The Inaugural Ohio Burger Week Comes to Five Different Ohio Cities

Hungry people in Cincinnati, Columbus, Cleveland, Toledo and Dayton can get $6 specialty burgers from participating bars and restaurants — and a passport to guide them — Aug. 17-23, 2020

click to enlarge The Goose & Elder burger: Grass-fed burger, American cheese, lettuce, tomato, onion, pickles, Dijonnaisse, sesame seed bun - Photo: Goose & Elder
Photo: Goose & Elder
The Goose & Elder burger: Grass-fed burger, American cheese, lettuce, tomato, onion, pickles, Dijonnaisse, sesame seed bun

For the first time ever, Ohio Burger Week will be coming to five different Buckeye State cities to offer $6 specialty and chef-prepared burgers at participating bars and restaurants during a seven-day celebration of beef.

From Aug. 17-23, the hungry citizens of Cincinnati, Columbus, Cleveland, Toledo and Dayton can grab an official “Burger Week Passport” to be stamped when they eat at participating locations during the event. Collect at least five stamps to enter into the grand prize drawing, which includes the ultimate grill out, Jack Daniels merchandise and $250 in gift cards.

Burger Week, started in Cincinnati by publication and event producer CityBeat, is sponsored by the Ohio Beef Council, which is part of a federation of beef councils across the nation that aim to support and develop the beef industry. 

Elizabeth Harsh, Ohio Beef Council executive director, said the event is an opportunity to celebrate an American favorite: the burger.

“Consumers love burgers whether dressed up or dressed down, whether or not they’ve got all kinds of accompaniments or they like them just with the beef front and center and not a lot of dressings and toppings,” Harsh says.

One appeal of the event is that burgers are offered at a special $6 price point, she added.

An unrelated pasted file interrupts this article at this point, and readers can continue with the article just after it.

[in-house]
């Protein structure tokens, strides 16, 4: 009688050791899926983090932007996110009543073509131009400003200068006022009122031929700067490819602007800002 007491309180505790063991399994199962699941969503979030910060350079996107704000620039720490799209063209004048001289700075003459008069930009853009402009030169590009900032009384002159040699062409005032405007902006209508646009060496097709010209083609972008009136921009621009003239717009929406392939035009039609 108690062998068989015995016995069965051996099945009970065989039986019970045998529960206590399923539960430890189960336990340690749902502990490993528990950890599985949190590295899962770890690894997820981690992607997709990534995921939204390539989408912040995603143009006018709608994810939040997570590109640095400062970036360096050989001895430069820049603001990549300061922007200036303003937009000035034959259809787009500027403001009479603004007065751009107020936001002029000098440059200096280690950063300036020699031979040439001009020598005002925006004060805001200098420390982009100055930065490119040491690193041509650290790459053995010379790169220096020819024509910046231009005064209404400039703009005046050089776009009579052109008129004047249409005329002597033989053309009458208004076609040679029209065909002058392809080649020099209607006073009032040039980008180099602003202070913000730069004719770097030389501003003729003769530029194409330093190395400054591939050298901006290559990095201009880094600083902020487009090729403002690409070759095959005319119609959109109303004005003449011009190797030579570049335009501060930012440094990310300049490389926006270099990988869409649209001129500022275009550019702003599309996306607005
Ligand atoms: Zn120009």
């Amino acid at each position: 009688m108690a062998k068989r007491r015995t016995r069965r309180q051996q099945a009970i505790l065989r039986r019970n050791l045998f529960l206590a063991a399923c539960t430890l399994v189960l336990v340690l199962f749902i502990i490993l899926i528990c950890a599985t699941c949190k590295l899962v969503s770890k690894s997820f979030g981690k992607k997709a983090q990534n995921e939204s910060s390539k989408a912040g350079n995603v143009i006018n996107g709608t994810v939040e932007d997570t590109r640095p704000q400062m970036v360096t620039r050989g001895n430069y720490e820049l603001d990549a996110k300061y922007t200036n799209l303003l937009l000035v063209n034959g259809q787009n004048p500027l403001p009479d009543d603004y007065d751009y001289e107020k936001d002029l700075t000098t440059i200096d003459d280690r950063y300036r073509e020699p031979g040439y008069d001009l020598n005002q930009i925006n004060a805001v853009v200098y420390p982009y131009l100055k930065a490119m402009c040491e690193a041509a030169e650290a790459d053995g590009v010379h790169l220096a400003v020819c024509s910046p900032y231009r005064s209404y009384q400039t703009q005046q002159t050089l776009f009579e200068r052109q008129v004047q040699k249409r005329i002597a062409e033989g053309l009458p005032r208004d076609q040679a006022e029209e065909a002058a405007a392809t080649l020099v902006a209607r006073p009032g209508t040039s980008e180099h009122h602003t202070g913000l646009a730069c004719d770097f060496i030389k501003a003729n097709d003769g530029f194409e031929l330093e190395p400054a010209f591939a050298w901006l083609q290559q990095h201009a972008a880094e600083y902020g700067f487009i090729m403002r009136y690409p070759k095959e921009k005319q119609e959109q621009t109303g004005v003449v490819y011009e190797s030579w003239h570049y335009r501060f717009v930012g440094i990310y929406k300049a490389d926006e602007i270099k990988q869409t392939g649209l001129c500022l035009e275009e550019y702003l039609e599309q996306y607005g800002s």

And restaurants often go above and beyond trying to outdo each other with crazy toppings and combinations.

For example, Bearden’s in Rocky River, Ohio is offering their famous Bearden’s Burger topped with melted peanut butter and sweet pickles. Cincinnati’s Mecklenburg Gardens has three different options: a Rueben Burger, with a corned beef patty, sauerkraut, Swiss cheese and thousand island dressing; a classic Mecklenburger with lettuce, tomato, pickle and American cheese; and a Garden Burger with a Beyond Meat patty, Swiss, garlic aioli, fresh spinach and sautéed mushrooms and onion. And Cleveland’s Ninja City Kitchen and Bar has an Asian-inspired Pho Burger with provolone cheese, bean sprouts, shaved onion, scallions, Thai basil, cilantro, jalapeño and spicy hoisin aioli. 

There are also creative takes like the deconstructed Cheeseburger in Paradise Mac + Cheese skillet from Keystone’s Mac Shack in Cincinnati, with seasoned ground beef, diced tomatoes, shredded cheddar, French fries and pickles — served in a cast iron skillet. Or “dessert burgers,” like the Biscoffe Iceburger from Cincinnati’s Tres Belle Cakes, featuring a glazed donut topped with housemade Biscoffee ice cream, drizzled with chocolate fudge.

And look for special vegetarian, gluten-free and carry-out options from restaurants, marked on each Burger Week Passport or menu page.

Burger Weeks have been “a tremendous success” in previous years, and restaurants oftentimes sell out of their burgers, which greatly benefits beef farmers, Harsh says.

click to enlarge An Ohio beef farmer - Photo:
An Ohio beef farmer

In addition to helping fund the research and development of new beef recipes and food safety intervention, the Ohio Beef Council also works to educate consumers on how beef goes from pasture to plate and has resources for those interested in how the food products they consume are raised.

“Today there’s a real void or disconnect between consumers and what happens on the farm, because as times change, there aren’t as many consumers’ families that have a farm,” Harsh says.

According to a study commissioned by the National Cattlemen’s Beef Association, the cattle industry will undergo a loss of $13.6 billion and counting as a result of the coronavirus pandemic.

“The pandemic’s impacted everyone, and unfortunately beef farm families here in Ohio are not immune from that,” Harsh says.

Cattle farmers, she says, were directly impacted because the pandemic created a backlog of market-ready cattle due to CDC guidelines. Although those guidelines were implemented to keep everyone safe and healthy, they also slowed down production and processing, which in turn created a financial loss for farmers.

Which is all the more reason to get out and collect Burger Week Passport stamps this year.

Find more info about Ohio Burger Week and participating restaurants in each city at;;;; and Learn more about the Ohio Beef Council at

Scroll to read more Paid Content articles


Join CityBeat Newsletters

Subscribe now to get the latest news delivered right to your inbox.